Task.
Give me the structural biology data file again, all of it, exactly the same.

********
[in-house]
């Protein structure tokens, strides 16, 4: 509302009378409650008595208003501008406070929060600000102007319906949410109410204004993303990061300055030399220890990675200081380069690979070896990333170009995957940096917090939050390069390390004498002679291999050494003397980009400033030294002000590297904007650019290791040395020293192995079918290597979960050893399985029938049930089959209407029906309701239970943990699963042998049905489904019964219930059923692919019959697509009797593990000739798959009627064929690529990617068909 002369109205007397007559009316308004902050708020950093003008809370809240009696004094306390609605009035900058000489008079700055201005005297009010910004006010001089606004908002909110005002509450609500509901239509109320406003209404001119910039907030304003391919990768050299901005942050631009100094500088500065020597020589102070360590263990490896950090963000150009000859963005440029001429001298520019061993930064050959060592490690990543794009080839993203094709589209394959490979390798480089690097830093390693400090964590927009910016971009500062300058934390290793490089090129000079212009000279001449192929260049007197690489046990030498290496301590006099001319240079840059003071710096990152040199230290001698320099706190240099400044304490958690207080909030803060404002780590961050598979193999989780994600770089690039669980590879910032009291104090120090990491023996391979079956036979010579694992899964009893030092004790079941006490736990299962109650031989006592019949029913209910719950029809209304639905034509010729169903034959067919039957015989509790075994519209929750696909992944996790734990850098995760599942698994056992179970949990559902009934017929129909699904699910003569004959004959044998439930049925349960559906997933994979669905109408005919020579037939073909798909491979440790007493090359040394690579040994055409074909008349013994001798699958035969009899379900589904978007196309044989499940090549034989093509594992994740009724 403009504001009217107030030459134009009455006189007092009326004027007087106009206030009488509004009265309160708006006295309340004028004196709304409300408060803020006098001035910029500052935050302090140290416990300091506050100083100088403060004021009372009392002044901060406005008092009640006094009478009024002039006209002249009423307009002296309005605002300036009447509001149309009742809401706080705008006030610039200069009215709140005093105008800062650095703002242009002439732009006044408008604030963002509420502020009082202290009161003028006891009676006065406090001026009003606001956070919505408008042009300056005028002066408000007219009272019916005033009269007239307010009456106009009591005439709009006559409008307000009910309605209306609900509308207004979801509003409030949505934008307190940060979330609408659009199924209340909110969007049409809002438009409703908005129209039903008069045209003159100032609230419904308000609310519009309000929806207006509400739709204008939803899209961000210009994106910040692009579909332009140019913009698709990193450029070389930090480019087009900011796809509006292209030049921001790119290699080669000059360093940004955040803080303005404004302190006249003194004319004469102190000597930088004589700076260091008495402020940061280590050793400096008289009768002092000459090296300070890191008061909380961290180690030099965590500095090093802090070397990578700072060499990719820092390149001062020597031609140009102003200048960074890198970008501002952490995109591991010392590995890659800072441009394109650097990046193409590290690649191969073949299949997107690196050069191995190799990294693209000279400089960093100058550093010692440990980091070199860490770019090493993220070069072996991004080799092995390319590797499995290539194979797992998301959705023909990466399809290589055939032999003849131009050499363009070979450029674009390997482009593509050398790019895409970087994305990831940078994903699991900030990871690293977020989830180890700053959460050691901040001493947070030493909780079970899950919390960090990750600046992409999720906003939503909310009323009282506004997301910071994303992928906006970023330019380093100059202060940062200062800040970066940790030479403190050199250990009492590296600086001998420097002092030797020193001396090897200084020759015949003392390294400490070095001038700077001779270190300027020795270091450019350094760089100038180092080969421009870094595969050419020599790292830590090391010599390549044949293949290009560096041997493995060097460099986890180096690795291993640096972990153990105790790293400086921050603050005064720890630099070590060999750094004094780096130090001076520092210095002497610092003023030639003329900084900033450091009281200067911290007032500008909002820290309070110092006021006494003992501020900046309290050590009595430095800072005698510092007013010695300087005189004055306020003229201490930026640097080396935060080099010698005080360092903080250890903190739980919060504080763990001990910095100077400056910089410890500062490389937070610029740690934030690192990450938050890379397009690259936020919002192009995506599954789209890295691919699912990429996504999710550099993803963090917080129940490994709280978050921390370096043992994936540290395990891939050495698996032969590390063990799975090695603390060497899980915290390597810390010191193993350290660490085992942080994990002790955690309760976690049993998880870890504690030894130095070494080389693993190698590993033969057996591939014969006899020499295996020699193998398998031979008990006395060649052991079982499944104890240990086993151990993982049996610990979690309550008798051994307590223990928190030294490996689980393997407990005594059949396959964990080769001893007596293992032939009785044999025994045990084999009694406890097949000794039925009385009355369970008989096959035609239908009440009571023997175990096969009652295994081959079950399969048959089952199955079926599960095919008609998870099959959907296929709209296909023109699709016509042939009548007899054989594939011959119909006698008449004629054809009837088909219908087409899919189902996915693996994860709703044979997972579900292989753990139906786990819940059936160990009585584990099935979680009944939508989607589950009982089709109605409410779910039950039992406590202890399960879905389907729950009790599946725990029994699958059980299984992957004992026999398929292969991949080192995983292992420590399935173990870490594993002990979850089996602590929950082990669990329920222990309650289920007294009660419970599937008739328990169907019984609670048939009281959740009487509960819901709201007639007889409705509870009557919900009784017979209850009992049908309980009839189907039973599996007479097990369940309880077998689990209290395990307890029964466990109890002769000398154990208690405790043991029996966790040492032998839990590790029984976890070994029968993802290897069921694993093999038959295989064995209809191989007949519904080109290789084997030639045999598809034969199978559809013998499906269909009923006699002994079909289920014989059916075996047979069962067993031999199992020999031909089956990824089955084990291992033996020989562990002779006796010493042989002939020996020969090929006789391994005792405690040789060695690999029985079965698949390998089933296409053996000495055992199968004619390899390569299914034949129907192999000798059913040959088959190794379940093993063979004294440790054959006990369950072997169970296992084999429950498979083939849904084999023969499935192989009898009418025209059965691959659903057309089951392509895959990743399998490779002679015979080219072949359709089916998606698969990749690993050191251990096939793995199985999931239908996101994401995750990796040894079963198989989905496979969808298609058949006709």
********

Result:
[in-house]
């Protein structure tokens, strides 16, 4: 509302009378409650008595208003501008406070929060600000102007319906949410109410204004993303990061300055030399220890990675200081380069690979070896990333170009995957940096917090939050390069390390004498002679291999050494003397980009400033030294002000590297904007650019290791040395020293192995079918290597979960050893399985029938049930089959209407029906309701239970943990699963042998049905489904019964219930059923692919019959697509009797593990000739798959009627064929690529990617068909 002369109205007397007559009316308004902050708020950093003008809370809240009696004094306390609605009035900058000489008079700055201005005297009010910004006010001089606004908002909110005002509450609500509901239509109320406003209404001119910039907030304003391919990768050299901005942050631009100094500088500065020597020589102070360590263990490896950090963000150009000859963005440029001429001298520019061993930064050959060592490690990543794009080839993203094709589209394959490979390798480089690097830093390693400090964590927009910016971009500062300058934390290793490089090129000079212009000279001449192929260049007197690489046990030498290496301590006099001319240079840059003071710096990152040199230290001698320099706190240099400044304490958690207080909030803060404002780590961050598979193999989780994600770089690039669980590879910032009291104090120090990491023996391979079956036979010579694992899964009893030092004790079941006490736990299962109650031989006592019949029913209910719950029809209304639905034509010729169903034959067919039957015989509790075994519209929750696909992944996790734990850098995760599942698994056992179970949990559902009934017929129909699904699910003569004959004959044998439930049925349960559906997933994979669905109408005919020579037939073909798909491979440790007493090359040394690579040994055409074909008349013994001798699958035969009899379900589904978007196309044989499940090549034989093509594992994740009724 403009504001009217107030030459134009009455006189007092009326004027007087106009206030009488509004009265309160708006006295309340004028004196709304409300408060803020006098001035910029500052935050302090140290416990300091506050100083100088403060004021009372009392002044901060406005008092009640006094009478009024002039006209002249009423307009002296309005605002300036009447509001149309009742809401706080705008006030610039200069009215709140005093105008800062650095703002242009002439732009006044408008604030963002509420502020009082202290009161003028006891009676006065406090001026009003606001956070919505408008042009300056005028002066408000007219009272019916005033009269007239307010009456106009009591005439709009006559409008307000009910309605209306609900509308207004979801509003409030949505934008307190940060979330609408659009199924209340909110969007049409809002438009409703908005129209039903008069045209003159100032609230419904308000609310519009309000929806207006509400739709204008939803899209961000210009994106910040692009579909332009140019913009698709990193450029070389930090480019087009900011796809509006292209030049921001790119290699080669000059360093940004955040803080303005404004302190006249003194004319004469102190000597930088004589700076260091008495402020940061280590050793400096008289009768002092000459090296300070890191008061909380961290180690030099965590500095090093802090070397990578700072060499990719820092390149001062020597031609140009102003200048960074890198970008501002952490995109591991010392590995890659800072441009394109650097990046193409590290690649191969073949299949997107690196050069191995190799990294693209000279400089960093100058550093010692440990980091070199860490770019090493993220070069072996991004080799092995390319590797499995290539194979797992998301959705023909990466399809290589055939032999003849131009050499363009070979450029674009390997482009593509050398790019895409970087994305990831940078994903699991900030990871690293977020989830180890700053959460050691901040001493947070030493909780079970899950919390960090990750600046992409999720906003939503909310009323009282506004997301910071994303992928906006970023330019380093100059202060940062200062800040970066940790030479403190050199250990009492590296600086001998420097002092030797020193001396090897200084020759015949003392390294400490070095001038700077001779270190300027020795270091450019350094760089100038180092080969421009870094595969050419020599790292830590090391010599390549044949293949290009560096041997493995060097460099986890180096690795291993640096972990153990105790790293400086921050603050005064720890630099070590060999750094004094780096130090001076520092210095002497610092003023030639003329900084900033450091009281200067911290007032500008909002820290309070110092006021006494003992501020900046309290050590009595430095800072005698510092007013010695300087005189004055306020003229201490930026640097080396935060080099010698005080360092903080250890903190739980919060504080763990001990910095100077400056910089410890500062490389937070610029740690934030690192990450938050890379397009690259936020919002192009995506599954789209890295691919699912990429996504999710550099993803963090917080129940490994709280978050921390370096043992994936540290395990891939050495698996032969590390063990799975090695603390060497899980915290390597810390010191193993350290660490085992942080994990002790955690309760976690049993998880870890504690030894130095070494080389693993190698590993033969057996591939014969006899020499295996020699193998398998031979008990006395060649052991079982499944104890240990086993151990993982049996610990979690309550008798051994307590223990928190030294490996689980393997407990005594059949396959964990080769001893007596293992032939009785044999025994045990084999009694406890097949000794039925009385009355369970008989096959035609239908009440009571023997175990096969009652295994081959079950399969048959089952199955079926599960095919008609998870099959959907296929709209296909023109699709016509042939009548007899054989594939011959119909006698008449004629054809009837088909219908087409899919189902996915693996994860709703044979997972579900292989753990139906786990819940059936160990009585584990099935979680009944939508989607589950009982089709109605409410779910039950039992406590202890399960879905389907729950009790599946725990029994699958059980299984992957004992026999398929292969991949080192995983292992420590399935173990870490594993002990979850089996602590929950082990669990329920222990309650289920007294009660419970599937008739328990169907019984609670048939009281959740009487509960819901709201007639007889409705509870009557919900009784017979209850009992049908309980009839189907039973599996007479097990369940309880077998689990209290395990307890029964466990109890002769000398154990208690405790043991029996966790040492032998839990590790029984976890070994029968993802290897069921694993093999038959295989064995209809191989007949519904080109290789084997030639045999598809034969199978559809013998499906269909009923006699002994079909289920014989059916075996047979069962067993031999199992020999031909089956990824089955084990291992033996020989562990002779006796010493042989002939020996020969090929006789391994005792405690040789060695690999029985079965698949390998089933296409053996000495055992199968004619390899390569299914034949129907192999000798059913040959088959190794379940093993063979004294440790054959006990369950072997169970296992084999429950498979083939849904084999023969499935192989009898009418025209059965691959659903057309089951392509895959990743399998490779002679015979080219072949359709089916998606698969990749690993050191251990096939793995199985999931239908996101994401995750990796040894079963198989989905496979969808298609058949006709």